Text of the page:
Information that is essential includes, what inspections are needed (structural, pest, heating and air conditioning, fireplace), the inspection address, the names of the parties involved (buyers or sellers and the name of the real estate agent or other party coordinating the transaction), and the method of payment for the inspections. If being paid through escrow, you will need the name of the title company, escrow officer, escrow number and projected close of escrow date. If escrow information is not available at time of scheduling, it should be available at time of inspection. Other helpful information includes, the year the structure was built, the square footage of the structure and what type of foundation it has (slab or raised crawl space type). This addtional information is useful by the inspector to determine how much time should be scheduled to complete a thorough inspection. Finally, The person scheduling the inspection needs to verify that all utilities for the structure are turned on. This would include electricity, gas and water.

When will the inspection report be delivered?

A verbal summary will be given immediately after completing the inspection. An e-mailed copy of the report will be sent in the evening following the inspection.

Who receives a copy of the inspection report?

An inspection report is owned by the party that schedules and pays for the inspection. Copies of the report will not be given to anyone else, unless requested by the party who owns the report.  If applicable, the realtor representing the party who owns the report will also receive a copy.  Additionally, the inspection is only valid for the transaction that it is scheduled for. If the sale falls through, any new transactions for the same property will require a new inspection.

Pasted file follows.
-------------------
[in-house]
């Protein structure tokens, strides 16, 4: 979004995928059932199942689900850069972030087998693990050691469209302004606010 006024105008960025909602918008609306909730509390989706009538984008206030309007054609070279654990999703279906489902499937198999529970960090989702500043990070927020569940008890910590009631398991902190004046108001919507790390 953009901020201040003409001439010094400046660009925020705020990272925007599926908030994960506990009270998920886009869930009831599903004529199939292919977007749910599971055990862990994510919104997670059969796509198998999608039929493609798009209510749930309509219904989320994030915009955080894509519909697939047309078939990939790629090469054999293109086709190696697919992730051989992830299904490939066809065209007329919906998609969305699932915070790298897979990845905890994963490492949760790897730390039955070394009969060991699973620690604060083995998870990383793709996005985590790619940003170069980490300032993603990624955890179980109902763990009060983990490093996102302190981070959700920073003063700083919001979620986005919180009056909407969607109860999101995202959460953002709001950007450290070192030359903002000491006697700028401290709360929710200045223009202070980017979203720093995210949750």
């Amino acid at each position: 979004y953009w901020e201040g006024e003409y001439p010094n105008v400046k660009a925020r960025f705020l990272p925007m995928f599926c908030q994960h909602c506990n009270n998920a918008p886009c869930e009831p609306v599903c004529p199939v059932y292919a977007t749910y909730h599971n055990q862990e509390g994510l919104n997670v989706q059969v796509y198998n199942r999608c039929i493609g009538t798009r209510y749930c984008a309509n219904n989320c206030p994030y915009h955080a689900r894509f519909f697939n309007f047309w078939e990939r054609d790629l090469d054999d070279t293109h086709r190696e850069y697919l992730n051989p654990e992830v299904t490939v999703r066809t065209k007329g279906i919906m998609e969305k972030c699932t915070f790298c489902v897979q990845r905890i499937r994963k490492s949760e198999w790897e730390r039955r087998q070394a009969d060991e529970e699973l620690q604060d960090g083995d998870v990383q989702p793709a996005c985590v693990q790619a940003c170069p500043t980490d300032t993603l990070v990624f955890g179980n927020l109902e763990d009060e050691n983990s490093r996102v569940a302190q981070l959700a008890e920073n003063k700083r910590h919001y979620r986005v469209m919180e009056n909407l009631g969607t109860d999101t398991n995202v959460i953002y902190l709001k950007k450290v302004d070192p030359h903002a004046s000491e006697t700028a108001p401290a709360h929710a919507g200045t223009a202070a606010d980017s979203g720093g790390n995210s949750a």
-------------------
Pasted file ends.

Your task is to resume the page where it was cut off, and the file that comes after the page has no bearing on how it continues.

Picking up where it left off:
Who needs to be present for the inspection?

No one needs to be present for the inspection, except the party that unlocks the structure. However, it is beneficial for all parties involved in the transaction to be present at the end of the inspection, when the verbal summary is given. A better understanding of the repair items will be gained, if the parties involved are on site at time of inspection.

What is included in an inspection report?

An inspection report consists of detailed images, descriptions of problem areas, and recommendations for repair. Here is an example inspection report for reference.

Who determines what repairs found during the inspection are to be completed?

Repairs to be made are decided through negotiations between the buyers and sellers. The inspector is only the messenger that informs each party of potential repair items, but does not dictate repairs to be made.

Who should complete the repairs determined by the buyers and sellers?

We always recommend that repairs are completed by licensed contractors or specialists, as their license and insurance protects the parties from incomplete or incompetent work.

What is the procedure for verifying that repairs are completed?

When repairs are completed by a licensed contractor or specialist, an invoice is usually received which describes the work completed. Additionally, a re-inspect may be ordered from the inspector, to go back to the property and verify that repairs have been completed.

What should sellers do to prepare for an inspection?

For most structures, many of the repair items found during an inspection are minor and can be completed in a short time period by the sellers, licensed handyman or contractors. As the inspection process can be stressful for the parties involved, the fewer repair items that are found during the inspection, a greater level of confidence in the property is gained by the buyer. The following items should be completed prior to the inspection:

  • Make sure all utilities are on.
  • Make sure crawl space and attic access ports are unobstructed.
  • Make sure pilot lights are lit on all gas appliances.
  • Remove all storage items from dishwashers and ovens.
  • Replace burned out light bulbs.
  • Repair or replace damaged or missing window and door screens.
  • Install new furnace filters.
  • Re-caulk or re-grout open grout joints found at kitchen and
    bathroom counter back-splashes, floor edges at the faces of tubs
    and showers, and areas inside tub and shower surrounds.